Responsiveness of the Palestinian National Cash Programme to Shifting Vulnerabilities in the Gaza Strip

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This study explores the shifting nature of vulnerabilities in the Gaza Strip and the operation of the Palestinian National Cash Transfer Programme (PNCTP). Gaza is experiencing a deep and long-running humanitarian crisis, and shapes and forms of vulnerability are now changing, though with no real prospect of improvement in the situation of families living there. While previous measurements of vulnerability focused on factors such as income, economic disparities, dynamics of poverty and specific shocks, Gaza is now witnessing changes in its socio-economic situation and the emergence of new vulnerable groups such as farmers, merchants, recent graduates and, increasingly, female-headed households. This study therefore concentrates on socio-political dimensions of life in Gaza, gendered considerations and new layers of vulnerability including disabilities, psychosocial problems, and people injured due to the Great March of Return protests, and finally an assessment of household realities between 2017 and 2020.

By collecting quantitative and qualitative data, the research has been able to illustrate that, for the communities and households surveyed, there are serious implications for the sustenance of life in Gaza, especially in light of deteriorating living standards. The research took a mixedmethods approach using a household survey, focus group discussions (FGDs), in-depth interviews with relevant actors and experts, a review of cash transfer data from the Ministry of Social Development (MoSD) and a review of general literature on Gaza. The analysis is not limited to the survey results of the reality experienced by families in Gaza, but also takes into account their own perceptions and the social attitudes of households. It also explores the intersection between the individual, the household, the community and various organizations as well as different geographical locations across Gaza in order to capture a more accurate picture of reality on the ground.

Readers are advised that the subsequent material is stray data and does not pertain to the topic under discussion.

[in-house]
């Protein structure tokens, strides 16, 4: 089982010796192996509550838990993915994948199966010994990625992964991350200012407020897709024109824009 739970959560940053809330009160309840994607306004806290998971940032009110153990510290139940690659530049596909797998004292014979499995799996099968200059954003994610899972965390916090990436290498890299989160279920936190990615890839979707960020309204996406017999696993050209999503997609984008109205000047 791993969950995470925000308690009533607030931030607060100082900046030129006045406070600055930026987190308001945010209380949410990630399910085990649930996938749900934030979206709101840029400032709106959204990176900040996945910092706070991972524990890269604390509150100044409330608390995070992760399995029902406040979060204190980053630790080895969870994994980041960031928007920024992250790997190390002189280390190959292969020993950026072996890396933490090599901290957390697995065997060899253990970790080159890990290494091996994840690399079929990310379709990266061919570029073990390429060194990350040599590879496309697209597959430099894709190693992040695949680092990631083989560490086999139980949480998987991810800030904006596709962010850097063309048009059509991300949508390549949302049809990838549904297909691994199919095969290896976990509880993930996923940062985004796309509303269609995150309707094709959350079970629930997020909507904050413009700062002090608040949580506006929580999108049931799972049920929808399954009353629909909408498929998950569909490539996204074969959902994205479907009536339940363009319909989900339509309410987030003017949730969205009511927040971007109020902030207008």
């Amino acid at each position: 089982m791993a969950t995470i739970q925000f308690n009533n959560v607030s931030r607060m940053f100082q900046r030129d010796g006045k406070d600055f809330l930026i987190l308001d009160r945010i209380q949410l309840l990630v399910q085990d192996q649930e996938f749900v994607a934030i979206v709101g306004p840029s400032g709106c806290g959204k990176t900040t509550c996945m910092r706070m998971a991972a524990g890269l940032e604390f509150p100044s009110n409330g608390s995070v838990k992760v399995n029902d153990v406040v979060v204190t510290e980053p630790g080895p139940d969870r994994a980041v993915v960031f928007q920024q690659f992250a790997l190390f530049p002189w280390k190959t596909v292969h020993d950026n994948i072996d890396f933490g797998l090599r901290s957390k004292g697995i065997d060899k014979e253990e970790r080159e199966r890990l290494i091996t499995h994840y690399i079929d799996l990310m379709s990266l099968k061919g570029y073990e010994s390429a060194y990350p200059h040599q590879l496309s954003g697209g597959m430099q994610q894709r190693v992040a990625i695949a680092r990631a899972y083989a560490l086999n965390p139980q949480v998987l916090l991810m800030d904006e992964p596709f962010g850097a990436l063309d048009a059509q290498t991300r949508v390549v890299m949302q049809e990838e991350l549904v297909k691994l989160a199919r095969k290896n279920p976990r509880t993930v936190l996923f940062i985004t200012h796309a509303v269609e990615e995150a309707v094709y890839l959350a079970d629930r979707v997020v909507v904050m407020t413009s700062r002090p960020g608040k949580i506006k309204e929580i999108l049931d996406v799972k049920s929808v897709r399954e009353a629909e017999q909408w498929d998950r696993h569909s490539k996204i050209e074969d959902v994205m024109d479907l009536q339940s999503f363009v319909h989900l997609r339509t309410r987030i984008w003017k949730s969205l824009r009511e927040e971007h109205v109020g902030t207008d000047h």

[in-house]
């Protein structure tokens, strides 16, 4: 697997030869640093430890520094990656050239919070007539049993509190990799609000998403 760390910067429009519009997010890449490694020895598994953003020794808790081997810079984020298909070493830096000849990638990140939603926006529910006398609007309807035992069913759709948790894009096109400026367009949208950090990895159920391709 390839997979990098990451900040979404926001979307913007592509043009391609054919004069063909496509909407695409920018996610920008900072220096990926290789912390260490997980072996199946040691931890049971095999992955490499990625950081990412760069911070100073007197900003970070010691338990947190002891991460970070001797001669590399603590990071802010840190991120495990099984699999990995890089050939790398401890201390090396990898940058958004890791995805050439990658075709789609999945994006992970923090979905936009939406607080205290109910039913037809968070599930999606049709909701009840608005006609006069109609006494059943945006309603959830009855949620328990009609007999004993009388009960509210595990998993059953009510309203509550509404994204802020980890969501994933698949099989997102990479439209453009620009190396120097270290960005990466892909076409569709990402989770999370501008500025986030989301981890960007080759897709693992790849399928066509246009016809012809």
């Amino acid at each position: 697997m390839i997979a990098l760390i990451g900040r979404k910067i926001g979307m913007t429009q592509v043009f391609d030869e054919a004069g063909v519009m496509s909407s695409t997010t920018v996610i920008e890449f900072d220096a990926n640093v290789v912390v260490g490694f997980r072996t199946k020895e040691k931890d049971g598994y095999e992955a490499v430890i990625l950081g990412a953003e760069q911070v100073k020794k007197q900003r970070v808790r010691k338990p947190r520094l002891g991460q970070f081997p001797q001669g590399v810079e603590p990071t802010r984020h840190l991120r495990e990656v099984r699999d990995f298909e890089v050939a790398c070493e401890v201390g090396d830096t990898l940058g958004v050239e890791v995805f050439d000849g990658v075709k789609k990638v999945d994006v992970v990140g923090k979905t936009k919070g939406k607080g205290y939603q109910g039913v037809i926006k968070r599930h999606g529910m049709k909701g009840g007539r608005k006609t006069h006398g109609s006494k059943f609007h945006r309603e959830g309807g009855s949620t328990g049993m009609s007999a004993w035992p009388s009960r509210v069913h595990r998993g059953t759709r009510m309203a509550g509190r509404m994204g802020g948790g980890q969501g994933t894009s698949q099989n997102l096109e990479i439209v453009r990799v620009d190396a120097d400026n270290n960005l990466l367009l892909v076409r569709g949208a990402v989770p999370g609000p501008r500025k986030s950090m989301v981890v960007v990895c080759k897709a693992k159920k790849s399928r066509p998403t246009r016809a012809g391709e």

Demographics of the Gaza Strip

The Gaza Strip consists of 365 sq km of coastal land and is home to two million Palestinians, of whom 1.5 million – three-quarters – have been identified as being in need of humanitarian assistance. The humanitarian and economic crisis in Gaza is shaped by the ongoing Israeli occupation and illegal blockade, which has left the region facing serious structural problems, including high levels of unemployment, poverty and food insecurity. More than half of Gaza’s population – almost 1.01 million people, including 400,000 children – are living below the poverty line, and around 62% of households are severely or moderately food-insecure. Given the current situation, psychosocial distress and mental disorders are affecting both adults and children, with 22% of the population identified as being in need of mental health and psychosocial support. Furthermore, the deteriorating economy and the loss of social fabric have led to an increase in the risk of gender-based violence (GBV) and to families adopting negative coping strategies. Adolescent girls in particular face multifaceted vulnerabilities related to economic deterioration and lack of access to services, which lead to severe impacts such as early marriage.

Surveyed households

The research surveyed 600 households that were identified as being poor and vulnerable.
Participants were selected from the MoSD database and included households benefiting from the PNCTP, households on the programme’s waiting list and households that had either been removed from the programme’s list of beneficiaries or had applied but had had their application rejected. These families were identified as being among the categories most affected by the overall deterioration of the situation in Gaza and by the different shocks that have occurred in the past few years. They are also among the categories dependent on humanitarian assistance, or who have to seek support from their extended families or the community if they cannot access this, in addition to resorting to negative coping strategies, such as going into debt, in order to access basic needs such as food, water and healthcare.